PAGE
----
National Highway Traffic Safety Administration (NHTSA), DOT.
Request for public comment on proposed collection of information.
Before a Federal agency can collect certain information from the public, it must receive approval from the Office of Management and Budget (OMB). Under procedures established by the Paperwork Reduction Act of 1995 (44 U.S.C. 3501 et seq.), before seeking OMB approval, Federal agencies must solicit public comment on proposed collections of information, including extensions and reinstatements of previously approved collections.
This document describes an Information Collection Request (ICR) for which NHTSA intends to seek OMB approval.
Comments must be submitted on or before July 12, 2010.
Direct all written comments to the U.S. Department of Transportation Dockets, 1200 New Jersey Ave, SE., Washington, DC, 20590. Docket No. NHTSA-2010-0038.Start Further Info
FOR FURTHER INFORMATION CONTACT:
Randolph Atkins, PhD, Contracting Officer's Technical Representative, Office of Behavioral Safety Research (NTI-131), National Highway Traffic Safety Administration, 1200 New Jersey Ave, SE., W46-500, Washington, DC, 20590. Dr. Atkins' phone number is 202-366-5597 and his e-mail address is email@example.com.End Further Info End Preamble Start Supplemental Information
Under the Paperwork Reduction Act of 1995, before an agency submits a proposed collection of information to OMB for approval, it must publish a document in the Federal Register providing a 60-day comment period and otherwise consult with members of the public and affected agencies concerning each proposed collection of information. The OMB has promulgated regulations describing what must be included in such a document. Under OMB's regulations (at 5 CFR 1320.8(d)), an agency must ask for public comment on the following:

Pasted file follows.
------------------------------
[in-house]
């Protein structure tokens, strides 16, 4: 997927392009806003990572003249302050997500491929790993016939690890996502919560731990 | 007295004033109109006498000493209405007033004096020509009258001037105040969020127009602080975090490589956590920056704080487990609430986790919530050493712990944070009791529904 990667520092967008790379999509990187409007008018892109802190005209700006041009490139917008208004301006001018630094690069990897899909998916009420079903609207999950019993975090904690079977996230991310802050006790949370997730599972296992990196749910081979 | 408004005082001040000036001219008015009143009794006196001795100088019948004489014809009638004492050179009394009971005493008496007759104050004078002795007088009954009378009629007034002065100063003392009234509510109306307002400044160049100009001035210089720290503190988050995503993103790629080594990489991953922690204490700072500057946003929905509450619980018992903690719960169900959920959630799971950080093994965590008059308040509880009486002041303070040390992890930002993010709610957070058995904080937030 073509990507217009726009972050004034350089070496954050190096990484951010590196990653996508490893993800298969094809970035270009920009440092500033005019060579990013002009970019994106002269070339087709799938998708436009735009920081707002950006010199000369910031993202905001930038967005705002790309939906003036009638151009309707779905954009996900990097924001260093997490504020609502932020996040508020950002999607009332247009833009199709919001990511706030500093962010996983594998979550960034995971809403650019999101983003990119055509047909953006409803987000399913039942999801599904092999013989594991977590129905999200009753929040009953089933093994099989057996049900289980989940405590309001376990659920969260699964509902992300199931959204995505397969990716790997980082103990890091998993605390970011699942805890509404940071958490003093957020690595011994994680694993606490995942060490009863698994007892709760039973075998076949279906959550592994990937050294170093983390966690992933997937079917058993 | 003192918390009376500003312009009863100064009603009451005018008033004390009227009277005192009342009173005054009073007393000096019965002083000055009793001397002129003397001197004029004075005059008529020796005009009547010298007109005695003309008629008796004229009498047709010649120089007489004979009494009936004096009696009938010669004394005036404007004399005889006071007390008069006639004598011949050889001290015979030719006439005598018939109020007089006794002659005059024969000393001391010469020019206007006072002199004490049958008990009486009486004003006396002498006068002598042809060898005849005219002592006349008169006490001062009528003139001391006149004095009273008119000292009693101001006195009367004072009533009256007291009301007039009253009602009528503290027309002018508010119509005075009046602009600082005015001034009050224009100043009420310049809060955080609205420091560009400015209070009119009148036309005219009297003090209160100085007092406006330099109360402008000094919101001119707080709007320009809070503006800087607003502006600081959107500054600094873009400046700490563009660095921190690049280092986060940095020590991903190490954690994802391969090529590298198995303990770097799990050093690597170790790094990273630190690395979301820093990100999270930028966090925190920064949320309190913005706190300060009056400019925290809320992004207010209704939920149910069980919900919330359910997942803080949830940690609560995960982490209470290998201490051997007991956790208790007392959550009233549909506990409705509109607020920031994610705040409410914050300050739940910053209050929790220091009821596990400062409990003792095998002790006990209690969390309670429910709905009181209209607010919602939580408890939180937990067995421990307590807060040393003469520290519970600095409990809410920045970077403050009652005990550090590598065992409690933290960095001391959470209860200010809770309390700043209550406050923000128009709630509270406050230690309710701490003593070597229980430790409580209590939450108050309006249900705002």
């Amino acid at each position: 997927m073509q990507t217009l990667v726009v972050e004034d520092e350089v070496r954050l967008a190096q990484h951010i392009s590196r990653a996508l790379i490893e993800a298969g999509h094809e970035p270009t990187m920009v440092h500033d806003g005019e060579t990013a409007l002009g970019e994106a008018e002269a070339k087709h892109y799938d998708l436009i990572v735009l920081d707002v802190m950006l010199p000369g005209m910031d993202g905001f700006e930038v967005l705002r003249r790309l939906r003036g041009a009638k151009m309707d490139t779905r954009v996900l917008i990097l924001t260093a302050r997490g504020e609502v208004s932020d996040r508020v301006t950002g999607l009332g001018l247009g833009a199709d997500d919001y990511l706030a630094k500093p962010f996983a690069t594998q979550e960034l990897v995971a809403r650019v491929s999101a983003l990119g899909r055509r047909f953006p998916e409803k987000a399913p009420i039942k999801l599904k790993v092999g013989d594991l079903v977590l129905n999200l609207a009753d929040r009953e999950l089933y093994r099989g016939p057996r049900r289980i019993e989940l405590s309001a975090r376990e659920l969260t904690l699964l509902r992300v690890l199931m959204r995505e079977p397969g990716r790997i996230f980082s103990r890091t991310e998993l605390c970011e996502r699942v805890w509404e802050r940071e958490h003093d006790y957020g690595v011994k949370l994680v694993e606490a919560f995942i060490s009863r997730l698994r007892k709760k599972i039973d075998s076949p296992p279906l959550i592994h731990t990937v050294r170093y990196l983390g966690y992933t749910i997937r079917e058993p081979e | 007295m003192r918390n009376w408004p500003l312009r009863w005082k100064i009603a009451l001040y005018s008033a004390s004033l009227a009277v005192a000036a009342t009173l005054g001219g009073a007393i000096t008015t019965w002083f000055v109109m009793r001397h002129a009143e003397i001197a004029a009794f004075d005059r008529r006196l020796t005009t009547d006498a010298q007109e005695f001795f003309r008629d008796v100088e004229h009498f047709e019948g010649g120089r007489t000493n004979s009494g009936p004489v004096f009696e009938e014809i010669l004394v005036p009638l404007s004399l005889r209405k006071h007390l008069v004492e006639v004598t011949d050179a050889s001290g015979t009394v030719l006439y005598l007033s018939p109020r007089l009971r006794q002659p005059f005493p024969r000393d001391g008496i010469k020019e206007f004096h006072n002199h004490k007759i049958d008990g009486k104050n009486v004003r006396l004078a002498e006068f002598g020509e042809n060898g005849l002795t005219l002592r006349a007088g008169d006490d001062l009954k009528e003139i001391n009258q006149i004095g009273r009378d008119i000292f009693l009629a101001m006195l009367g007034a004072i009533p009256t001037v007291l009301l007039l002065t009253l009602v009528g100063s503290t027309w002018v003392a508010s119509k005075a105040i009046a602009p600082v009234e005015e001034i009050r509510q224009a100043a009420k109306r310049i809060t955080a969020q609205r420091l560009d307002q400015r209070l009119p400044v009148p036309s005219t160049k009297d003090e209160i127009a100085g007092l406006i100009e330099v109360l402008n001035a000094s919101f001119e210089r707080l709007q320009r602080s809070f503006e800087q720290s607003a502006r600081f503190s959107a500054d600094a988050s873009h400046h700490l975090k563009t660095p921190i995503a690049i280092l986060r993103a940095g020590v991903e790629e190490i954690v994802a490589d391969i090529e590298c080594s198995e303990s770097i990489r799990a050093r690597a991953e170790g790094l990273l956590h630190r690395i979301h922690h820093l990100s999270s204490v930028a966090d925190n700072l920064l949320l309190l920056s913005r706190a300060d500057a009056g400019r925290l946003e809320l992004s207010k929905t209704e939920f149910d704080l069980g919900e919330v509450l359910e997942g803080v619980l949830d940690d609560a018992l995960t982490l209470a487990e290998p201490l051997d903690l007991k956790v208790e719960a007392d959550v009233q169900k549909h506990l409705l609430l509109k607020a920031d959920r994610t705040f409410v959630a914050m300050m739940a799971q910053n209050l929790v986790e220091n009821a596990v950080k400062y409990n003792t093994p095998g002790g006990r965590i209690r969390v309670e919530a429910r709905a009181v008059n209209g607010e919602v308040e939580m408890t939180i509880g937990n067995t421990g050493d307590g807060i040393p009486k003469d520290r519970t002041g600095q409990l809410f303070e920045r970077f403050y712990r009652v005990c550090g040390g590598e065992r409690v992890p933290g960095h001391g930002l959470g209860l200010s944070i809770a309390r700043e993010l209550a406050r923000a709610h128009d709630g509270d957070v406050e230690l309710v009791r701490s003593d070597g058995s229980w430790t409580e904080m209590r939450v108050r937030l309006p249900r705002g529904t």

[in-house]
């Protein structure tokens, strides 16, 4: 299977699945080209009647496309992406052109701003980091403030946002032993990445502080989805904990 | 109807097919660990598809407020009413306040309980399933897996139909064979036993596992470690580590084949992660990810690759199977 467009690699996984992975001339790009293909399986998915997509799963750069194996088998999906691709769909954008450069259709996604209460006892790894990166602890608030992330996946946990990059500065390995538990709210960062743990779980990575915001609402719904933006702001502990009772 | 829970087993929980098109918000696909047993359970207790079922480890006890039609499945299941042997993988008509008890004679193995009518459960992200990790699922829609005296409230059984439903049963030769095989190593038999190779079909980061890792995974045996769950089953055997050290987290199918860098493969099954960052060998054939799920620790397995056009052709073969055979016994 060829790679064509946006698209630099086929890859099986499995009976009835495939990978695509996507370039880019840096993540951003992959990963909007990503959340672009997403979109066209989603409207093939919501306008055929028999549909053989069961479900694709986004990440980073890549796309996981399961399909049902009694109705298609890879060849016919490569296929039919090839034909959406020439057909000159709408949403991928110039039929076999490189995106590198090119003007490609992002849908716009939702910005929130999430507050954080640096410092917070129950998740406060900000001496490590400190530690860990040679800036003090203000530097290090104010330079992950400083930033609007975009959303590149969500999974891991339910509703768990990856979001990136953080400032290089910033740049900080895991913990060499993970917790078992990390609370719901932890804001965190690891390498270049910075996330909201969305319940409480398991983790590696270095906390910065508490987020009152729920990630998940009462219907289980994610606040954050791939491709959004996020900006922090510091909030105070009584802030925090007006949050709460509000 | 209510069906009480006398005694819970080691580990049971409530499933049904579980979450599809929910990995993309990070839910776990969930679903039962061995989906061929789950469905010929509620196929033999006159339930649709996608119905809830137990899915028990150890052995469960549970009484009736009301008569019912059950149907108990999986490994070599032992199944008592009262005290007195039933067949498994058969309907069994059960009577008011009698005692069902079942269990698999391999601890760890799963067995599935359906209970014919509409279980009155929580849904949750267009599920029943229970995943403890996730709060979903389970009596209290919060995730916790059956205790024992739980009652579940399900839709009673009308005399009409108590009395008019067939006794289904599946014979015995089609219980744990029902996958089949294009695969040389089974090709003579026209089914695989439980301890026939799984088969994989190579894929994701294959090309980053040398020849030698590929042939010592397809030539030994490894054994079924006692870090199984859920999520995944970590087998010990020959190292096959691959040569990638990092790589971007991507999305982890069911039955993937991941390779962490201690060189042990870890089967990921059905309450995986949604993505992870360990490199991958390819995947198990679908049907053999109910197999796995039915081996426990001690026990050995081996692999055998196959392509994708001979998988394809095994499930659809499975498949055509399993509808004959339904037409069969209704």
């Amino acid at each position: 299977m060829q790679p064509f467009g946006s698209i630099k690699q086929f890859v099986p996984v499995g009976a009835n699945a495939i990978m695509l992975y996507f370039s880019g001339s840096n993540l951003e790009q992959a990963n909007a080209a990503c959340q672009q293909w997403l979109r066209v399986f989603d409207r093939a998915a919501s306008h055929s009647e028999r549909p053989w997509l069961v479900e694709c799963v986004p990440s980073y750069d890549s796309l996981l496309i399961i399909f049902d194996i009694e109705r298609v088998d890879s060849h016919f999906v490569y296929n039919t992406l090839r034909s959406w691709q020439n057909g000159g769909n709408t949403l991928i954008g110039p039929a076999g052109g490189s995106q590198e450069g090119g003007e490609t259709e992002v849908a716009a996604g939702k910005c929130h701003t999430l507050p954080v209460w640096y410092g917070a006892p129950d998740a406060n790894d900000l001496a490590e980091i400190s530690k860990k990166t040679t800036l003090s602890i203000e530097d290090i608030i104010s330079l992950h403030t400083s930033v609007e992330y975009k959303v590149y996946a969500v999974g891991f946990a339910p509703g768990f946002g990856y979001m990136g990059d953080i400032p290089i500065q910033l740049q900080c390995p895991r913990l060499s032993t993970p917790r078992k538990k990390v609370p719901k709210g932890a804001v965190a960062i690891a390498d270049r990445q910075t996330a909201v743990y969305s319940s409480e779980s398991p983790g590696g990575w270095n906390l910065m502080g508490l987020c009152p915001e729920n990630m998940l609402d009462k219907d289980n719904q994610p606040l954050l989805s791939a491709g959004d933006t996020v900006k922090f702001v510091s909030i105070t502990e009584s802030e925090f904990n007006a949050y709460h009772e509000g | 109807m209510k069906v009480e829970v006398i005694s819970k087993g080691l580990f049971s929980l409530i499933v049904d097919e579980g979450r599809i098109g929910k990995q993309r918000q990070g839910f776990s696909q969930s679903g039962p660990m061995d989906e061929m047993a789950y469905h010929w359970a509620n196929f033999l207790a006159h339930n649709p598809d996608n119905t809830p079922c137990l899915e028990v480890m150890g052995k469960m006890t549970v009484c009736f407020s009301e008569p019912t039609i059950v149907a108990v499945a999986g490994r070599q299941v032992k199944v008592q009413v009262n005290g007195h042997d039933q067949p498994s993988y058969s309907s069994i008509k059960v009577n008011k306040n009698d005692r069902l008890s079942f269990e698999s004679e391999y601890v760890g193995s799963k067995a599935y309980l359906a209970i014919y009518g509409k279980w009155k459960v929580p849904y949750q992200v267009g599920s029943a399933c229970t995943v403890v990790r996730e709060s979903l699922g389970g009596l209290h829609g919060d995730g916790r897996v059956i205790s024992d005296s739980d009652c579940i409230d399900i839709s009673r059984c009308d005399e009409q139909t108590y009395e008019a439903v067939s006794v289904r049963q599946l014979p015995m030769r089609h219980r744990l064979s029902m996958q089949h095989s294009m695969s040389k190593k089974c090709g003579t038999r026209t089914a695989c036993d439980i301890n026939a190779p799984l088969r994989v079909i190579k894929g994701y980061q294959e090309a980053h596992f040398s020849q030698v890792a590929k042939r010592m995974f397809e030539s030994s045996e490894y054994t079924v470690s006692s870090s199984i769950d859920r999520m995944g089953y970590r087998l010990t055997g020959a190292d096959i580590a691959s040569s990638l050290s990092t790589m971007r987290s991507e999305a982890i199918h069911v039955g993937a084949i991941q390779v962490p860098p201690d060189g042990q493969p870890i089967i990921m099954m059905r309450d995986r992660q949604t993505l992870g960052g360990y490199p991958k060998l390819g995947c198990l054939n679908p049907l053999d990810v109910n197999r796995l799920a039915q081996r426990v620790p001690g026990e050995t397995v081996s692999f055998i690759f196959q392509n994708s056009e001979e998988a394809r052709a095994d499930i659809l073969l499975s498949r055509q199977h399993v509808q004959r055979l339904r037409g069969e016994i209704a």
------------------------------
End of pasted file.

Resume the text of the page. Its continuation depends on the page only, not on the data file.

(i) Whether the proposed collection of information is necessary for the proper performance of the functions of the agency, including whether the information will have practical utility;
(ii) The accuracy of the agency's estimate of the burden of the proposed collection of information, including the validity of the methodology and assumptions used;
(iii) How to enhance the quality, utility, and clarity of the information to be collected; and
(iv) How to minimize the burden of the collection of information on those who are to respond, including the use of appropriate automated, electronic, mechanical, or other technological collection techniques or other forms of information technology, e.g., permitting electronic submission of responses.
In compliance with these requirements, NHTSA asks public comment on the following proposed collection of information:
Title: Investigate the Use and Feasibility of Speed Warning Devices.
Type of Request: New information collection request—debriefing session follow-up with participants from an earlier on-road instrumented vehicle study.